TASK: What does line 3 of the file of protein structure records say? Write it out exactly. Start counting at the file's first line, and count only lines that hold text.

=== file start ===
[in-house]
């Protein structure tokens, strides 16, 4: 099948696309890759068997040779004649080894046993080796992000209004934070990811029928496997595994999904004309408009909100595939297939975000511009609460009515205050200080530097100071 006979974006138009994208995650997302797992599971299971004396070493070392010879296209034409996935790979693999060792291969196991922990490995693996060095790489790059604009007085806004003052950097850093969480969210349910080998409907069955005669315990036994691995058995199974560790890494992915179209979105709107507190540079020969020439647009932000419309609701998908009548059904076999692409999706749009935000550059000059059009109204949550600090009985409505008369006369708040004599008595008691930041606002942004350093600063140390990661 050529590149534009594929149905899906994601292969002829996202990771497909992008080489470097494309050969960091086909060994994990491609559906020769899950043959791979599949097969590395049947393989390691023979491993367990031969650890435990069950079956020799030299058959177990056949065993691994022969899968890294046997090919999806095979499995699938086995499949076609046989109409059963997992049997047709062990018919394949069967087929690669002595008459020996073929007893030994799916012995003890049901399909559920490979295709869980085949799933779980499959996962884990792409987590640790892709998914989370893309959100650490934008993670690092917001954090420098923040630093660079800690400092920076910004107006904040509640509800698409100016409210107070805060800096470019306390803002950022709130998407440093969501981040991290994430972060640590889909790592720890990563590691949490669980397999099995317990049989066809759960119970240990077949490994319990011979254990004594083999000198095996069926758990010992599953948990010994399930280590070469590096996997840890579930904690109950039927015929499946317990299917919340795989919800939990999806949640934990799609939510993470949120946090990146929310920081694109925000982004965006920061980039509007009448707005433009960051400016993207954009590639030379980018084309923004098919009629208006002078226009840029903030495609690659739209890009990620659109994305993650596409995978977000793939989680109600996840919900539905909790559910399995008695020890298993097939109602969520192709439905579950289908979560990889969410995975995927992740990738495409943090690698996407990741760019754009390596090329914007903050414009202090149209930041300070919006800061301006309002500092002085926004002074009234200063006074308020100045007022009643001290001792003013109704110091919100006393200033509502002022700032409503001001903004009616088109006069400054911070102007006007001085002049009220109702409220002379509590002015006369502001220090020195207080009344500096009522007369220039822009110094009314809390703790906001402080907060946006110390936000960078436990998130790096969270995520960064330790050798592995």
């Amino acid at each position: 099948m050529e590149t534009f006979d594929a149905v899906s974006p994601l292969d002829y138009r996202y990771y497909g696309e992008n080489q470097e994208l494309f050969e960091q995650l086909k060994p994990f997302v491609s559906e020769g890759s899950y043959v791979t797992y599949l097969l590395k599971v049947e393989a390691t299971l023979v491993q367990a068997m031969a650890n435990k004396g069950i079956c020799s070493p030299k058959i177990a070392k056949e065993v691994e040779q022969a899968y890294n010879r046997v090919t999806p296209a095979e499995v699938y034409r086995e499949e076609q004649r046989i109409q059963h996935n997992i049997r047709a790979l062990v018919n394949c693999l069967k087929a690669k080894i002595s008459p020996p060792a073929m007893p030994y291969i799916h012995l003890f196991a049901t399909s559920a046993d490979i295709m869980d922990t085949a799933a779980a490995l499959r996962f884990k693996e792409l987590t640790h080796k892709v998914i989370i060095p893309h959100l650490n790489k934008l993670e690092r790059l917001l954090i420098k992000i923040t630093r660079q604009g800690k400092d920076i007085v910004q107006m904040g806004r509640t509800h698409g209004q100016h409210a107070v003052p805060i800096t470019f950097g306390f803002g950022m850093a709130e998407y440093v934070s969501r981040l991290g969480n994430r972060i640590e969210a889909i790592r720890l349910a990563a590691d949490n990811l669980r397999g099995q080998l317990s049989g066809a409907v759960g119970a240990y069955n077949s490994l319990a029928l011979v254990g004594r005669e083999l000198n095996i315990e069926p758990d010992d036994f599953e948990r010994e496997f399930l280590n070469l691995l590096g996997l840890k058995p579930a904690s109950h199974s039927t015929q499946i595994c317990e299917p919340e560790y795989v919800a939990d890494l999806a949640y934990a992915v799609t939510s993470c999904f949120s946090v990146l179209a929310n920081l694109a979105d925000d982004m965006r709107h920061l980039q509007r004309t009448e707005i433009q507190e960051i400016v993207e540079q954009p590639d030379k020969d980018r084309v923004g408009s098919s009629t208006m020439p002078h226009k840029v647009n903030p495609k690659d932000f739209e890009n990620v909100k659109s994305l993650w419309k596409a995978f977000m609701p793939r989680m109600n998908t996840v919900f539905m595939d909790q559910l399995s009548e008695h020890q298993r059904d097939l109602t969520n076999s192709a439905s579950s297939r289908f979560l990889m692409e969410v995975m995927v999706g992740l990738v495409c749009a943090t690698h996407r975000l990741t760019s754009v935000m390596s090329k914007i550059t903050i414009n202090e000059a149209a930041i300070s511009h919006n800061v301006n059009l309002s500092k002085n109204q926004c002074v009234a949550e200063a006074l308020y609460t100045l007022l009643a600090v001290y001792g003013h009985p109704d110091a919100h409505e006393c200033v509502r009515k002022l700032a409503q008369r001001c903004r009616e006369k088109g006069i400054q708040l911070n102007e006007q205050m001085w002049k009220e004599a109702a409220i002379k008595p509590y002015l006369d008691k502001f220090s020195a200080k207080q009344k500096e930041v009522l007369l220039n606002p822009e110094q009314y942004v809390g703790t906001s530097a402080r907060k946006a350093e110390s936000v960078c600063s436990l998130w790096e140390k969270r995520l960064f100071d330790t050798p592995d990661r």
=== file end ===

């Amino acid at each position: 099948m050529e590149t534009f006979d594929a149905v899906s974006p994601l292969d002829y138009r996202y990771y497909g696309e992008n080489q470097e994208l494309f050969e960091q995650l086909k060994p994990f997302v491609s559906e020769g890759s899950y043959v791979t797992y599949l097969l590395k599971v049947e393989a390691t299971l023979v491993q367990a068997m031969a650890n435990k004396g069950i079956c020799s070493p030299k058959i177990a070392k056949e065993v691994e040779q022969a899968y890294n010879r046997v090919t999806p296209a095979e499995v699938y034409r086995e499949e076609q004649r046989i109409q059963h996935n997992i049997r047709a790979l062990v018919n394949c693999l069967k087929a690669k080894i002595s008459p020996p060792a073929m007893p030994y291969i799916h012995l003890f196991a049901t399909s559920a046993d490979i295709m869980d922990t085949a799933a779980a490995l499959r996962f884990k693996e792409l987590t640790h080796k892709v998914i989370i060095p893309h959100l650490n790489k934008l993670e690092r790059l917001l954090i420098k992000i923040t630093r660079q604009g800690k400092d920076i007085v910004q107006m904040g806004r509640t509800h698409g209004q100016h409210a107070v003052p805060i800096t470019f950097g306390f803002g950022m850093a709130e998407y440093v934070s969501r981040l991290g969480n994430r972060i640590e969210a889909i790592r720890l349910a990563a590691d949490n990811l669980r397999g099995q080998l317990s049989g066809a409907v759960g119970a240990y069955n077949s490994l319990a029928l011979v254990g004594r005669e083999l000198n095996i315990e069926p758990d010992d036994f599953e948990r010994e496997f399930l280590n070469l691995l590096g996997l840890k058995p579930a904690s109950h199974s039927t015929q499946i595994c317990e299917p919340e560790y795989v919800a939990d890494l999806a949640y934990a992915v799609t939510s993470c999904f949120s946090v990146l179209a929310n920081l694109a979105d925000d982004m965006r709107h920061l980039q509007r004309t009448e707005i433009q507190e960051i400016v993207e540079q954009p590639d030379k020969d980018r084309v923004g408009s098919s009629t208006m020439p002078h226009k840029v647009n903030p495609k690659d932000f739209e890009n990620v909100k659109s994305l993650w419309k596409a995978f977000m609701p793939r989680m109600n998908t996840v919900f539905m595939d909790q559910l399995s009548e008695h020890q298993r059904d097939l109602t969520n076999s192709a439905s579950s297939r289908f979560l990889m692409e969410v995975m995927v999706g992740l990738v495409c749009a943090t690698h996407r975000l990741t760019s754009v935000m390596s090329k914007i550059t903050i414009n202090e000059a149209a930041i300070s511009h919006n800061v301006n059009l309002s500092k002085n109204q926004c002074v009234a949550e200063a006074l308020y609460t100045l007022l009643a600090v001290y001792g003013h009985p109704d110091a919100h409505e006393c200033v509502r009515k002022l700032a409503q008369r001001c903004r009616e006369k088109g006069i400054q708040l911070n102007e006007q205050m001085w002049k009220e004599a109702a409220i002379k008595p509590y002015l006369d008691k502001f220090s020195a200080k207080q009344k500096e930041v009522l007369l220039n606002p822009e110094q009314y942004v809390g703790t906001s530097a402080r907060k946006a350093e110390s936000v960078c600063s436990l998130w790096e140390k969270r995520l960064f100071d330790t050798p592995d990661r």